Having seen more than a few go by, I have a healthy suspicion of trendy terms and funding catchphrases. And I have to admit that my first reaction to the emergence of “resilience” as a lens for viewing community development was mostly informed by that skepticism. It was something along the lines of “I guess ‘sustainability’ needed a face-lift, huh?”
We’ve kept looking at it, because, of course, it’s not as if disaster preparedness and recovery, environmental quality, and working across sectors are not crucial issues, no matter what you call them.
But actually, I think there is something our field needs to pay attention to in the specific concept of resilience. Resilience specifically refers to the capacity for individuals and communities to survive, adapt, and move forward in the face of crises. Crises can be communitywide—such as a storm, a financial collapse, a mass shooting, or an industry closure—or they can be specific to an organization or household—an office fire, rent hike, or unexpected death. 100 Resilient Cities calls these crises “shocks.”
Sustainability implies that we can and should get to a certain place and hold steady there. It’s certainly better than purely unsustainable approaches that just kick the can of irresponsible behavior to the future, whether that’s sprawling land use or escalating energy consumption. For communities and individuals that have been battered and weakened by ongoing disinvestment, displacement, racism, and poverty, the idea of achieving something stable and sustainable is incredibly appealing. But change and crises will continue to come—so we need to plan for something that is not only sustainable under current conditions, but is also more likely to be able to absorb and bounce back when the harder stuff comes.
Any kind of social injustice and disparity weakens resilience for those dealing with it, but the community development field has also recognized the need for explicit attention to resilience in many parts of our work. The shift from talking just about income to also discussing assets and cash flow in terms of financial well-being, for example, very much encompasses an individual-level resilience lens. Income is how you get out of poverty, but assets are how you stay out. Even something as seemingly simple as having a formal land title can be a huge step toward resilience in the context of disaster recovery, as the Caño Martín Peña Community Land Trust in Puerto Rico has shown. In terms of economic development, a focus on creating a diverse, locally rooted economy instead of putting all our eggs in the basket of one large employer also keeps this in mind.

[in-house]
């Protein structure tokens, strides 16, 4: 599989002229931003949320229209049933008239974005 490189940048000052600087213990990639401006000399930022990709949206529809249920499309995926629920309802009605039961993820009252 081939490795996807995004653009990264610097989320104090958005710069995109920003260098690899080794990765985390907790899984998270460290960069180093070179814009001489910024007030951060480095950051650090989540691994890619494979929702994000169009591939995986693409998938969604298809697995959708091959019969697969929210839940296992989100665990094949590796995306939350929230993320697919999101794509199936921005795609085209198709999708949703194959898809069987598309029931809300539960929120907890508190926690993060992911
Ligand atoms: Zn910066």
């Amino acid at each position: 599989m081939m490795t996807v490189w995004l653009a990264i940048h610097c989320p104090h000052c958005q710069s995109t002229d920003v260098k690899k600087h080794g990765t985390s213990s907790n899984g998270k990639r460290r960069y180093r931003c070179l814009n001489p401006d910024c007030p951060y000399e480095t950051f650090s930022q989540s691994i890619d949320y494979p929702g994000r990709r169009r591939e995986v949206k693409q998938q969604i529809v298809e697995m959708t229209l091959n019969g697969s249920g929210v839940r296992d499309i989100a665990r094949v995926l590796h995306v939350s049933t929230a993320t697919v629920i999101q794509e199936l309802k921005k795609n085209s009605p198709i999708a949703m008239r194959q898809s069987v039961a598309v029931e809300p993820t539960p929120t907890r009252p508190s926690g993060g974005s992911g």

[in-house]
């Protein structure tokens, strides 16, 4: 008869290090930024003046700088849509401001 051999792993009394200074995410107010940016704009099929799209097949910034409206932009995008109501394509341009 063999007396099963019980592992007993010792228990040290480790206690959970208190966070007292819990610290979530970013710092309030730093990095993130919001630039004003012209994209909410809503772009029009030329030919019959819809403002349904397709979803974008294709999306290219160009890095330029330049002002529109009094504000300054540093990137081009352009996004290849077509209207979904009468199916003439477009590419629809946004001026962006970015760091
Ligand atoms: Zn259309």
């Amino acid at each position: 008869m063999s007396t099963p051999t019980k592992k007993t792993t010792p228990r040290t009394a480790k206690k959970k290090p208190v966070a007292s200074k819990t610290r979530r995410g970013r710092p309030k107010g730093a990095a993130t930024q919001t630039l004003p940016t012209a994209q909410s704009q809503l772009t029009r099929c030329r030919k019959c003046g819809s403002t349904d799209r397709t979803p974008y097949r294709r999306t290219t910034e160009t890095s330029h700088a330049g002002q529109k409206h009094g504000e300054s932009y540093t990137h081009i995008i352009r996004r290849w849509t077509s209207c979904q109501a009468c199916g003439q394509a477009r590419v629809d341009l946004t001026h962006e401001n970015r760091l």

Climate change is, of course, escalating the number and severity of shocks facing communities all over the globe. Low-income communities have long been on the forefront of suffering the negative effects of pollution and environmental degradation. Our field has campaigned for environmental justice and equity in terms of creating green jobs, and we have begun to incorporate green-building standards that reduce climate impact and utility costs. Making our buildings, communities, and systems resilient to the coming changes in weather patterns and water levels has to go on that list. We need better information about what’s coming, and we need to incorporate what we know into everything from our design specs to our homebuyer education.
Strong social networks, responsive institutions, and organized communities are a huge factor in resilience. In our health and communities supplement, we talk about the ways in which social infrastructure and social connection are an essential part of resilience that actually includes everyone—and the devastating mental health consequences if we shortchange these intangible components. Not only do we need strong social services, we need to prioritize community gathering places and development patterns that foster community and, frankly, we cannot lose sight of organizing. Community organizing is not only beneficial for the tactical wins it produces, but for the networks it builds that can be called upon when a shock arrives.
Given that, we have included in this issue articles on training community organizers, the importance of self-care within our organizations, and the possibilities for increasing organizational and community resilience through nonprofit ownership of buildings. At first blush, these things may not seem to fit with stories about hurricanes and flood mapping, but I believe they very much do.
If thinking about resilience has changed your work, we want to hear about it!
This editor’s note appears in the Spring 2019 edition of Shelterforce magazine.